·         the diplomatic community.

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B.1.3    Organisational structure, environment and planning framework


Organisational structure


The CFC is organised into two program delivery divisions: the Canberra Theatre Centre  and ACT Museums and Galleries, together with a central finance/corporate section. 


An organisation chart is provided at Appendix 4.


Organisational environment


During 2013-14, the CFC had close working relationships with a number of ACT Government agencies including artsACT, ACT Heritage, Libraries ACT, the Chief Minister and Treasury Directorate, the Economic Development Directorate, the Environment and Sustainable Development Directorate, the Community Services Directorate and the Education and Training Directorate.


Planning Framework


As noted in Section B.1.1, the CFC has adopted a five-year Strategic Plan that provides the overarching framework for the organisation’s planning activities, including for the development of its annual corporate plans. 


The Strategic Plan includes statements as to what the CFC is seeking to achieve in a number of “areas of focus”.   It also identifies strategies to guide the organisation in working towards each “area of focus”.


The CFC’s 2013-14 Corporate Plan identified the actions the CFC intended to take during the year to implement these strategies.  Results relating to these actions are reported in detail in Section B.2.


The CFC’s accountability indicators and targets for 2013-14 were identified in the CFC’s 2013-14 Statement of Intent, which was tabled as one of the 2013-14 ACT Budget papers.  The Statement of Intent also identified the CFC’s strategic objectives and indicators.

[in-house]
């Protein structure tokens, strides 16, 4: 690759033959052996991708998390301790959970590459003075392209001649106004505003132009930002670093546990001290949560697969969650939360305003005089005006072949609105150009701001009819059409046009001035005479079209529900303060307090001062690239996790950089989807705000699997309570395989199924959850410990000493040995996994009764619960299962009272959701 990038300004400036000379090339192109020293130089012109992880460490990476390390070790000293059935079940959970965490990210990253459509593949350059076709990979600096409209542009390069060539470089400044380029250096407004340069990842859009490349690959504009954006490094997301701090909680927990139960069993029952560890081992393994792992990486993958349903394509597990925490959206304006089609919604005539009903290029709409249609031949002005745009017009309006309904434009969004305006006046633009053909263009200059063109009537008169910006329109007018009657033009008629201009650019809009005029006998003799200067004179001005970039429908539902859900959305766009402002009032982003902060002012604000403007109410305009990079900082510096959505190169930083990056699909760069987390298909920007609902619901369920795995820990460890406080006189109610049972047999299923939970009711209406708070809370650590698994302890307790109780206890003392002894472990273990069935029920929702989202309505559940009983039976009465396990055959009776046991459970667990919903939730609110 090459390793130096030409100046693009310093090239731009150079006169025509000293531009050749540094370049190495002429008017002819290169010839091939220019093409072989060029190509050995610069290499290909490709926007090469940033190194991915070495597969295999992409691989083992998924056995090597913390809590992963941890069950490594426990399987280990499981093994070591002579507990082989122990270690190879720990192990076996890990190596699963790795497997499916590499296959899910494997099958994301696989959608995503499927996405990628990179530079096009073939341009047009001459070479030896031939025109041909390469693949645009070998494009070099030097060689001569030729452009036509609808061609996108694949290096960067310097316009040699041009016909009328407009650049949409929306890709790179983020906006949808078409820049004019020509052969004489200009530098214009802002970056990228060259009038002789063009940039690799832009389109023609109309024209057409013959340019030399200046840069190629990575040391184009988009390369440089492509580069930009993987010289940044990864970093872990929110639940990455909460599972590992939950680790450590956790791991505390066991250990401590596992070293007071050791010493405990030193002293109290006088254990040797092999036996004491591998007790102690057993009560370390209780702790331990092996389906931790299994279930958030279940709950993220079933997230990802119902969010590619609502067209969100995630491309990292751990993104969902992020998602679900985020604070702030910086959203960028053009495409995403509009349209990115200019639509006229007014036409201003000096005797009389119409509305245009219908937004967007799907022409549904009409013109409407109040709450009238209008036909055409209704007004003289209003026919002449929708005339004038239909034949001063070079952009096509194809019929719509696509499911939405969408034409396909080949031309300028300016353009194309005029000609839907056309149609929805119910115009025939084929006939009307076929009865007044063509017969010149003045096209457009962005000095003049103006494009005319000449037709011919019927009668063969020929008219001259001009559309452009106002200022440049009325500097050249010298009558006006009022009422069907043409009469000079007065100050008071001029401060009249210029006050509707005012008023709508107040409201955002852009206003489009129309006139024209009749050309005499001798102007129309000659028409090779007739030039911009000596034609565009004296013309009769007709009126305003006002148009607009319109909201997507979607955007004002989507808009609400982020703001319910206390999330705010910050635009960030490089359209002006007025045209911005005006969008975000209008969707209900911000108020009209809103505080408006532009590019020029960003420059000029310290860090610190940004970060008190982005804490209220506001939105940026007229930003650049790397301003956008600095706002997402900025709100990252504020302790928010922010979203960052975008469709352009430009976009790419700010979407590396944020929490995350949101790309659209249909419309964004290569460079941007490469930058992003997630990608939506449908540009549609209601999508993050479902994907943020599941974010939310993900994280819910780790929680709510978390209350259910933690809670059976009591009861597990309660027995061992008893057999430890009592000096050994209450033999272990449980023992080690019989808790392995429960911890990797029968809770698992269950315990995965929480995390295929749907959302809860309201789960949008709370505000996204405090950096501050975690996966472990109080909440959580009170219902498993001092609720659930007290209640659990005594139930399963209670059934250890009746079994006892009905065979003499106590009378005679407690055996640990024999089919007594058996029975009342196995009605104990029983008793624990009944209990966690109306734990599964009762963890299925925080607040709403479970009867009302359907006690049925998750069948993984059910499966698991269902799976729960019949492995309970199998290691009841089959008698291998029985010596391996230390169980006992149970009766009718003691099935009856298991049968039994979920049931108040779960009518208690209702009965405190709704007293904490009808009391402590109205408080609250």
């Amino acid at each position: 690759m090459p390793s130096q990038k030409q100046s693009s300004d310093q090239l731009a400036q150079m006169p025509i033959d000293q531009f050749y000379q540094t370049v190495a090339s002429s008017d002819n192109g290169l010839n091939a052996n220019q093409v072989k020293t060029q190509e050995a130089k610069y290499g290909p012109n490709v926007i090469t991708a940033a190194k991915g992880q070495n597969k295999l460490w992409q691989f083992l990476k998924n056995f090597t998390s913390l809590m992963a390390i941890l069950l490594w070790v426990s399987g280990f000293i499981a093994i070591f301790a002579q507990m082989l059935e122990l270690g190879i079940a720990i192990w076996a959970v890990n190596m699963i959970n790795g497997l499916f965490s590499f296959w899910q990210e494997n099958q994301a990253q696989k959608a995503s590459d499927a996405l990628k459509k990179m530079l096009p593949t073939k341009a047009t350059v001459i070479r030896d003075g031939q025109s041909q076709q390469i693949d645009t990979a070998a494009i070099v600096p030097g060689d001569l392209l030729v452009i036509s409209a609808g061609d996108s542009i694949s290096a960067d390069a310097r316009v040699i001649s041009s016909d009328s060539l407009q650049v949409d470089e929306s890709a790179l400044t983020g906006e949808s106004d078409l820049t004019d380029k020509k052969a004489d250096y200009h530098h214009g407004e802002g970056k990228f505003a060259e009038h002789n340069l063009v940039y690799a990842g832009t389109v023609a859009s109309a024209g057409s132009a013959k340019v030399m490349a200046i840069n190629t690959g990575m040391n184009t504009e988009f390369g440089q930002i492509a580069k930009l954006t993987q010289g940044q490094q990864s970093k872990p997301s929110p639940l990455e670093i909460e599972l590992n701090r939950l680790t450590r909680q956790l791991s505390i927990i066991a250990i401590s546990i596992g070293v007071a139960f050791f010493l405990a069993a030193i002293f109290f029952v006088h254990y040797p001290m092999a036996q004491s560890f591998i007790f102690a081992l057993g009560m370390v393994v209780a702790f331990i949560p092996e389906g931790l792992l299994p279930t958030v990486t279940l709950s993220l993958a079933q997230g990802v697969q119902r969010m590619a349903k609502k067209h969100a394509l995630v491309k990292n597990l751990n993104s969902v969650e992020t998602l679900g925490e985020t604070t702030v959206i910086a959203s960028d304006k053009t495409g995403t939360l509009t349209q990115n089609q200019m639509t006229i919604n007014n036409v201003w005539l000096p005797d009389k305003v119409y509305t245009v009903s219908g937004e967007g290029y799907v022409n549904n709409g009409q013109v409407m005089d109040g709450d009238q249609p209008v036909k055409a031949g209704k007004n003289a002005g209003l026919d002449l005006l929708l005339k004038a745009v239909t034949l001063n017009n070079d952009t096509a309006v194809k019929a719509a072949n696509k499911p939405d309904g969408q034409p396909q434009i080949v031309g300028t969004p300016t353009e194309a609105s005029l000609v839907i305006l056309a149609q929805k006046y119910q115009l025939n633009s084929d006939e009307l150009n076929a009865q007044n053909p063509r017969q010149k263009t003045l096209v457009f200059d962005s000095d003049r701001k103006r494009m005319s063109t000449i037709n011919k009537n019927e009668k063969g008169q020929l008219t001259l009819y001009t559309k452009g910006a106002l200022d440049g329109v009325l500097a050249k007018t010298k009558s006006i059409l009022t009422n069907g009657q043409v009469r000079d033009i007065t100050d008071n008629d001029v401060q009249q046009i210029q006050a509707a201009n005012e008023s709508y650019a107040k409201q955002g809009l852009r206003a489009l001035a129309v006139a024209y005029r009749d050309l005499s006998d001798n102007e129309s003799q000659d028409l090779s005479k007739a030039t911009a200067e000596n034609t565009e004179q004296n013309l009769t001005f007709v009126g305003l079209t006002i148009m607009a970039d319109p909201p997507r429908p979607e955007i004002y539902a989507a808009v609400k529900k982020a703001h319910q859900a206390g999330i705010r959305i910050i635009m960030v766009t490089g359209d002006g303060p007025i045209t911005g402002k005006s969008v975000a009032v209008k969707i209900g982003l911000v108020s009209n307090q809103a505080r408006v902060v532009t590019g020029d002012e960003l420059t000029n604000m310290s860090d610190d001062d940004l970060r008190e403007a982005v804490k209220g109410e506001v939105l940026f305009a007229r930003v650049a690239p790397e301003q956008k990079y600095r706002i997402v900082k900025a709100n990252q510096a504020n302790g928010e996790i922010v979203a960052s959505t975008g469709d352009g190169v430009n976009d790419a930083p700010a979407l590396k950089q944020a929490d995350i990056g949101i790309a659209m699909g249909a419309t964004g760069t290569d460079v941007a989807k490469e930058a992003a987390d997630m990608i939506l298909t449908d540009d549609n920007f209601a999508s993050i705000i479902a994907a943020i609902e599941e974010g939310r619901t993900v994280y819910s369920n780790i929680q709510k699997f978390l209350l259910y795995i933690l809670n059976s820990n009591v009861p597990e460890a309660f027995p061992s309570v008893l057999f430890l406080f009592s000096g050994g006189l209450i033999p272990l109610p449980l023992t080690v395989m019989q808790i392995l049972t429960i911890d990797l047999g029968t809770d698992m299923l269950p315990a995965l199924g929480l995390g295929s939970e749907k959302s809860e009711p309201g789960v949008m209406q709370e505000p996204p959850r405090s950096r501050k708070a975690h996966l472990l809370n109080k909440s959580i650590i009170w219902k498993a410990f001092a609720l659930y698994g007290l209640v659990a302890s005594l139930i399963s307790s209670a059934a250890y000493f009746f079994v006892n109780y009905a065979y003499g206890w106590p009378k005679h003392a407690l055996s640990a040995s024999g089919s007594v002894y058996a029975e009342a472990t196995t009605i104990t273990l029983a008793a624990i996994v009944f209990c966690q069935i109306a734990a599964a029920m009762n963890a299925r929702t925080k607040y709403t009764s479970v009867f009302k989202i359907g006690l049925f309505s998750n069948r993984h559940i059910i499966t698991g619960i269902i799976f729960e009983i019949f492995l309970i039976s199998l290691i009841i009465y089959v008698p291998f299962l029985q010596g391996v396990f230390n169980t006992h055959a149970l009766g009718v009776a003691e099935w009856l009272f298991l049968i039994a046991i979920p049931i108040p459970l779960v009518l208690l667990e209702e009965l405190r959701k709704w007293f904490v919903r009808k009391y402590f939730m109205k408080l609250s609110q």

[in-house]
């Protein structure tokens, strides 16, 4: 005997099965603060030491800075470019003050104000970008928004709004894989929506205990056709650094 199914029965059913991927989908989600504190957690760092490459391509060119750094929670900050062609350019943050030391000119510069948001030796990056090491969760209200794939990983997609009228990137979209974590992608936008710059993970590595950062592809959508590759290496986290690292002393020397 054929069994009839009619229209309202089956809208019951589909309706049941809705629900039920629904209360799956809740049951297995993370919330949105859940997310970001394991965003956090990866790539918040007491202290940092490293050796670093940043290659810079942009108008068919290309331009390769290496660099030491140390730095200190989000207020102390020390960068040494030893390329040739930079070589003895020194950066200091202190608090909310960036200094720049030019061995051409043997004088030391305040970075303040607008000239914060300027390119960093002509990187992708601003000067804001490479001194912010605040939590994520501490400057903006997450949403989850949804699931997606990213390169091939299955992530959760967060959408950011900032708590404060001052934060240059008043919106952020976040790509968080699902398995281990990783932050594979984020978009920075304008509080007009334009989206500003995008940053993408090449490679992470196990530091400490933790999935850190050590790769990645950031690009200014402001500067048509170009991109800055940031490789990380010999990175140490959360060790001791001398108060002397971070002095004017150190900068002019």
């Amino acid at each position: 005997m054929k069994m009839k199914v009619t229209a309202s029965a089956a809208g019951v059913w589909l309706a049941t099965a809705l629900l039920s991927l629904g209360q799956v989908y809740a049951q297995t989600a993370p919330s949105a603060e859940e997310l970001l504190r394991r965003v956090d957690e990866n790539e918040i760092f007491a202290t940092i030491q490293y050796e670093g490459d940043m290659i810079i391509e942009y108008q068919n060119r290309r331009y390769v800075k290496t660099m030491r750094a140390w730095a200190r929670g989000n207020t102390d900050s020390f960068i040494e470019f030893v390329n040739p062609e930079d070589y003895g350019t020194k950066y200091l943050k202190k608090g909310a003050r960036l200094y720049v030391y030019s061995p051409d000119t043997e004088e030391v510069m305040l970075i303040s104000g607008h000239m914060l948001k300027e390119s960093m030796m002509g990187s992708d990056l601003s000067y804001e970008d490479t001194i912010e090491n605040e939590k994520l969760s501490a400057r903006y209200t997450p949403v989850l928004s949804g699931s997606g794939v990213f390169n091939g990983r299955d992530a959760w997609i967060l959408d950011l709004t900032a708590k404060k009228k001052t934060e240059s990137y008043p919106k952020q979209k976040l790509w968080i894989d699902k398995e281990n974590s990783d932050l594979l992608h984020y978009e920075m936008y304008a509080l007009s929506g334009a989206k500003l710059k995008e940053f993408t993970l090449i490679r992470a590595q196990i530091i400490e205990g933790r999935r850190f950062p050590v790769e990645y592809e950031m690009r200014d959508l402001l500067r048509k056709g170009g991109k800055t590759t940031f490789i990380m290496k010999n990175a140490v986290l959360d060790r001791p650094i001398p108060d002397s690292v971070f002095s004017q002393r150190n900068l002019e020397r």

The CFC reported on the implementation of its 2013-14 Corporate Plan, and the achievement of its 2013-14 accountability targets, strategic objectives and indicators, in a series of quarterly reports that were tabled in the ACT Legislative Assembly and are summarised in this annual report.


An amendment was made to the CFC Act, effective 1 July 2014, which removed the requirement for the CFC to prepare quarterly reports in addition to annual reports. This brought the CFC into line with most other agencies.


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B.1.4    Summary of performance in achieving objectives and targets


B.1.4.1 Performance outcomes – Accountability Indicators

2013-14 was an active and successful year for the CFC, in which the organisation achieved good results against the majority of its accountability indicators.  For example, during the year the CFC :



The above visitor/patron figure reflects attendance numbers recorded by the CFC and audited by the Auditor-General.  It should, however, be noted that the actual number of people who experienced the CFC’s venues, collections and activities during 2013-14 was higher than this, for a number of reasons, including the following.


·         During the period July to September 2013, the Tuggeranong Arts Centre operated from the former Nolan Gallery building within the grounds of Lanyon, while the Centre’s own premises were undergoing a major refurbishment.  These visitors to the Lanyon estate were not included in the CFC’s attendance totals, since they were not captured by the traffic counter used to record visitors to Lanyon, located at the car park entry to the homestead.